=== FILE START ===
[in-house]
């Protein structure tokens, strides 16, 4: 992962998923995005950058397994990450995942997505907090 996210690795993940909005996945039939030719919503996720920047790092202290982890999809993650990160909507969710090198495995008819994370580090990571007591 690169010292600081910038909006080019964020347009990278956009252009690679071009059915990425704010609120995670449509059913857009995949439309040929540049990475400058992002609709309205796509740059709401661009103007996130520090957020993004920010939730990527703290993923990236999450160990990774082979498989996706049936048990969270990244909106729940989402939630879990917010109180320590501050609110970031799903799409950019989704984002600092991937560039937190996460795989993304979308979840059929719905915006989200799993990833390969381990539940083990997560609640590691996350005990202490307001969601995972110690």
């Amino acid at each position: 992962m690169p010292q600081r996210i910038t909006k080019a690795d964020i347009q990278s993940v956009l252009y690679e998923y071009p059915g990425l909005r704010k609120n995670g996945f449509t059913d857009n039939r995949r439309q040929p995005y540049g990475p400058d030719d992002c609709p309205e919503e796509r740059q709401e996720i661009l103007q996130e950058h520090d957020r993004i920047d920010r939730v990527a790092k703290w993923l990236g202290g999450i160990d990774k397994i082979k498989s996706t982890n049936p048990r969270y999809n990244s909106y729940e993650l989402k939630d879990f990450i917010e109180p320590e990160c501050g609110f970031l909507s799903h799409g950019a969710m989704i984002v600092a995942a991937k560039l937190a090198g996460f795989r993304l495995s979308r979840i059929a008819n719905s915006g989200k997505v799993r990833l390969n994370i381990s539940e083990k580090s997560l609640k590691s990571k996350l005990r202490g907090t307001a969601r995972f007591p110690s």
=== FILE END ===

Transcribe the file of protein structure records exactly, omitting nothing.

[in-house]
């Protein structure tokens, strides 16, 4: 992962998923995005950058397994990450995942997505907090 996210690795993940909005996945039939030719919503996720920047790092202290982890999809993650990160909507969710090198495995008819994370580090990571007591 690169010292600081910038909006080019964020347009990278956009252009690679071009059915990425704010609120995670449509059913857009995949439309040929540049990475400058992002609709309205796509740059709401661009103007996130520090957020993004920010939730990527703290993923990236999450160990990774082979498989996706049936048990969270990244909106729940989402939630879990917010109180320590501050609110970031799903799409950019989704984002600092991937560039937190996460795989993304979308979840059929719905915006989200799993990833390969381990539940083990997560609640590691996350005990202490307001969601995972110690």
């Amino acid at each position: 992962m690169p010292q600081r996210i910038t909006k080019a690795d964020i347009q990278s993940v956009l252009y690679e998923y071009p059915g990425l909005r704010k609120n995670g996945f449509t059913d857009n039939r995949r439309q040929p995005y540049g990475p400058d030719d992002c609709p309205e919503e796509r740059q709401e996720i661009l103007q996130e950058h520090d957020r993004i920047d920010r939730v990527a790092k703290w993923l990236g202290g999450i160990d990774k397994i082979k498989s996706t982890n049936p048990r969270y999809n990244s909106y729940e993650l989402k939630d879990f990450i917010e109180p320590e990160c501050g609110f970031l909507s799903h799409g950019a969710m989704i984002v600092a995942a991937k560039l937190a090198g996460f795989r993304l495995s979308r979840i059929a008819n719905s915006g989200k997505v799993r990833l390969n994370i381990s539940e083990k580090s997560l609640k590691s990571k996350l005990r202490g907090t307001a969601r995972f007591p110690s």